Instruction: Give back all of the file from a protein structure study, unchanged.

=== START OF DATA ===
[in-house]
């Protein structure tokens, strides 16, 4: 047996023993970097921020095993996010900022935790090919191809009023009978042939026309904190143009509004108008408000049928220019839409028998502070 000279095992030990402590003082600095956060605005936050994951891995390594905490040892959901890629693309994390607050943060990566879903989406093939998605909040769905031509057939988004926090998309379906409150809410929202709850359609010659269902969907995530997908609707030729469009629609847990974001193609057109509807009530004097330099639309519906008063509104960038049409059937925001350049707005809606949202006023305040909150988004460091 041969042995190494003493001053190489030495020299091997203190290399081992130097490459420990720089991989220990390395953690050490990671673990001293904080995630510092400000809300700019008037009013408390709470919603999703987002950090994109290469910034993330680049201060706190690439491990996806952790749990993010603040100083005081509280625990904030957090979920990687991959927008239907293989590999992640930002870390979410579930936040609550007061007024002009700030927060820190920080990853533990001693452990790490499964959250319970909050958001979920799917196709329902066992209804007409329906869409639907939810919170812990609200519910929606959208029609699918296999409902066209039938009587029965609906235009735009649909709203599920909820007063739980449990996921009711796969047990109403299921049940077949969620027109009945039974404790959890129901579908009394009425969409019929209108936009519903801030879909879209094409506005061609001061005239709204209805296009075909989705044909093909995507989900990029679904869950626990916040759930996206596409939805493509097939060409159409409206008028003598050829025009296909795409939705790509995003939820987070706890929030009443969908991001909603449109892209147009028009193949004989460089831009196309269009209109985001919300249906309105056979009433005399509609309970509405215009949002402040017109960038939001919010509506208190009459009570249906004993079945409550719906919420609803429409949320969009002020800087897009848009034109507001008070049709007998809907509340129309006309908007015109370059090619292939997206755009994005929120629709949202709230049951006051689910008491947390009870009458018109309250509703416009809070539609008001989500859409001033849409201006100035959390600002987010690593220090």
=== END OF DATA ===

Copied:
[in-house]
């Protein structure tokens, strides 16, 4: 047996023993970097921020095993996010900022935790090919191809009023009978042939026309904190143009509004108008408000049928220019839409028998502070 000279095992030990402590003082600095956060605005936050994951891995390594905490040892959901890629693309994390607050943060990566879903989406093939998605909040769905031509057939988004926090998309379906409150809410929202709850359609010659269902969907995530997908609707030729469009629609847990974001193609057109509807009530004097330099639309519906008063509104960038049409059937925001350049707005809606949202006023305040909150988004460091 041969042995190494003493001053190489030495020299091997203190290399081992130097490459420990720089991989220990390395953690050490990671673990001293904080995630510092400000809300700019008037009013408390709470919603999703987002950090994109290469910034993330680049201060706190690439491990996806952790749990993010603040100083005081509280625990904030957090979920990687991959927008239907293989590999992640930002870390979410579930936040609550007061007024002009700030927060820190920080990853533990001693452990790490499964959250319970909050958001979920799917196709329902066992209804007409329906869409639907939810919170812990609200519910929606959208029609699918296999409902066209039938009587029965609906235009735009649909709203599920909820007063739980449990996921009711796969047990109403299921049940077949969620027109009945039974404790959890129901579908009394009425969409019929209108936009519903801030879909879209094409506005061609001061005239709204209805296009075909989705044909093909995507989900990029679904869950626990916040759930996206596409939805493509097939060409159409409206008028003598050829025009296909795409939705790509995003939820987070706890929030009443969908991001909603449109892209147009028009193949004989460089831009196309269009209109985001919300249906309105056979009433005399509609309970509405215009949002402040017109960038939001919010509506208190009459009570249906004993079945409550719906919420609803429409949320969009002020800087897009848009034109507001008070049709007998809907509340129309006309908007015109370059090619292939997206755009994005929120629709949202709230049951006051689910008491947390009870009458018109309250509703416009809070539609008001989500859409001033849409201006100035959390600002987010690593220090």